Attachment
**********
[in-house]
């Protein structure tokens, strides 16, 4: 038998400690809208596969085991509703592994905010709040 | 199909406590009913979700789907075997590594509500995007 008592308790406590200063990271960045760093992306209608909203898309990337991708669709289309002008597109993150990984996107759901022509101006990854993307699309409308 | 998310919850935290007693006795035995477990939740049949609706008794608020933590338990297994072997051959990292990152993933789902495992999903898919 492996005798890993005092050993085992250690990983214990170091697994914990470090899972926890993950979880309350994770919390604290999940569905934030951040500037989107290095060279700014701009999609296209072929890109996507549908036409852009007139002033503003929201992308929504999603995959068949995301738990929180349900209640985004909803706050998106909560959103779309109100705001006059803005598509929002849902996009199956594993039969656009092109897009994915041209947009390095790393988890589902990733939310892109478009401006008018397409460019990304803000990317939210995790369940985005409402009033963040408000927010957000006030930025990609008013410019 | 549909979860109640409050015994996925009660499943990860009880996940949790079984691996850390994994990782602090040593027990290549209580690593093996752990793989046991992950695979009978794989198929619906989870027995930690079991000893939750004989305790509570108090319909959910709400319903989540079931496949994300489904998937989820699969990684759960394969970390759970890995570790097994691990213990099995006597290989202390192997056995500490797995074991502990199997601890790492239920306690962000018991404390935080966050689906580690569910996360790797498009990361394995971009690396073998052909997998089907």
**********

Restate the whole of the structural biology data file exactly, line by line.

[in-house]
């Protein structure tokens, strides 16, 4: 038998400690809208596969085991509703592994905010709040 | 199909406590009913979700789907075997590594509500995007 008592308790406590200063990271960045760093992306209608909203898309990337991708669709289309002008597109993150990984996107759901022509101006990854993307699309409308 | 998310919850935290007693006795035995477990939740049949609706008794608020933590338990297994072997051959990292990152993933789902495992999903898919 492996005798890993005092050993085992250690990983214990170091697994914990470090899972926890993950979880309350994770919390604290999940569905934030951040500037989107290095060279700014701009999609296209072929890109996507549908036409852009007139002033503003929201992308929504999603995959068949995301738990929180349900209640985004909803706050998106909560959103779309109100705001006059803005598509929002849902996009199956594993039969656009092109897009994915041209947009390095790393988890589902990733939310892109478009401006008018397409460019990304803000990317939210995790369940985005409402009033963040408000927010957000006030930025990609008013410019 | 549909979860109640409050015994996925009660499943990860009880996940949790079984691996850390994994990782602090040593027990290549209580690593093996752990793989046991992950695979009978794989198929619906989870027995930690079991000893939750004989305790509570108090319909959910709400319903989540079931496949994300489904998937989820699969990684759960394969970390759970890995570790097994691990213990099995006597290989202390192997056995500490797995074991502990199997601890790492239920306690962000018991404390935080966050689906580690569910996360790797498009990361394995971009690396073998052909997998089907």